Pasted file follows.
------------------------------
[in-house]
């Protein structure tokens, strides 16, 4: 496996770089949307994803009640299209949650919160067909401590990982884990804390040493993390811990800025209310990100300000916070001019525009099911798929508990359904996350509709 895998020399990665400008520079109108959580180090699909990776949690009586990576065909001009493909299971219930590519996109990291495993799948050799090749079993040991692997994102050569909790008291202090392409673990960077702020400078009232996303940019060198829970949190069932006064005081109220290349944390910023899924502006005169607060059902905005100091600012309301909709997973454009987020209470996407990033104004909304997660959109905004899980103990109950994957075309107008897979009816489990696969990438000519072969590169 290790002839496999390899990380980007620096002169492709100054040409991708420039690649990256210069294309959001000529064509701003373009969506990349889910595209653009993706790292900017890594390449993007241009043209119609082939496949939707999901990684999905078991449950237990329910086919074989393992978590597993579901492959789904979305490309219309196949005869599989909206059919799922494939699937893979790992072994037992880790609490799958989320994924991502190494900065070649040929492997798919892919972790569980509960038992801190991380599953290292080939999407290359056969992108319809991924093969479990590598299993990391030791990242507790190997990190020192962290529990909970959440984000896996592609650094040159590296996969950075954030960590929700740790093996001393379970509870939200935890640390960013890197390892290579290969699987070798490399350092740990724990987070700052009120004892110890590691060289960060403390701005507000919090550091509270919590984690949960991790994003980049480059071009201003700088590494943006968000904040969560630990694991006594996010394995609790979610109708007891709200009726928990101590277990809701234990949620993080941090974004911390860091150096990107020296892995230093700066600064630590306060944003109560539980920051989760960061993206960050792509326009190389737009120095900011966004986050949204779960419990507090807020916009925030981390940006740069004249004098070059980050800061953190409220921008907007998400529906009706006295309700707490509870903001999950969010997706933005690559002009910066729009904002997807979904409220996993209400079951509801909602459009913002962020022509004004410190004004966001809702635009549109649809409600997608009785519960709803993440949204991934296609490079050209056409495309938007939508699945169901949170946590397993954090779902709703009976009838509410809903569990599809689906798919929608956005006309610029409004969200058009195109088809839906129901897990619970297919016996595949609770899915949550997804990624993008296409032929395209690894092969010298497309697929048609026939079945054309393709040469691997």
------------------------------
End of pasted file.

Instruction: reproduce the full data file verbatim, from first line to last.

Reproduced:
[in-house]
């Protein structure tokens, strides 16, 4: 496996770089949307994803009640299209949650919160067909401590990982884990804390040493993390811990800025209310990100300000916070001019525009099911798929508990359904996350509709 895998020399990665400008520079109108959580180090699909990776949690009586990576065909001009493909299971219930590519996109990291495993799948050799090749079993040991692997994102050569909790008291202090392409673990960077702020400078009232996303940019060198829970949190069932006064005081109220290349944390910023899924502006005169607060059902905005100091600012309301909709997973454009987020209470996407990033104004909304997660959109905004899980103990109950994957075309107008897979009816489990696969990438000519072969590169 290790002839496999390899990380980007620096002169492709100054040409991708420039690649990256210069294309959001000529064509701003373009969506990349889910595209653009993706790292900017890594390449993007241009043209119609082939496949939707999901990684999905078991449950237990329910086919074989393992978590597993579901492959789904979305490309219309196949005869599989909206059919799922494939699937893979790992072994037992880790609490799958989320994924991502190494900065070649040929492997798919892919972790569980509960038992801190991380599953290292080939999407290359056969992108319809991924093969479990590598299993990391030791990242507790190997990190020192962290529990909970959440984000896996592609650094040159590296996969950075954030960590929700740790093996001393379970509870939200935890640390960013890197390892290579290969699987070798490399350092740990724990987070700052009120004892110890590691060289960060403390701005507000919090550091509270919590984690949960991790994003980049480059071009201003700088590494943006968000904040969560630990694991006594996010394995609790979610109708007891709200009726928990101590277990809701234990949620993080941090974004911390860091150096990107020296892995230093700066600064630590306060944003109560539980920051989760960061993206960050792509326009190389737009120095900011966004986050949204779960419990507090807020916009925030981390940006740069004249004098070059980050800061953190409220921008907007998400529906009706006295309700707490509870903001999950969010997706933005690559002009910066729009904002997807979904409220996993209400079951509801909602459009913002962020022509004004410190004004966001809702635009549109649809409600997608009785519960709803993440949204991934296609490079050209056409495309938007939508699945169901949170946590397993954090779902709703009976009838509410809903569990599809689906798919929608956005006309610029409004969200058009195109088809839906129901897990619970297919016996595949609770899915949550997804990624993008296409032929395209690894092969010298497309697929048609026939079945054309393709040469691997």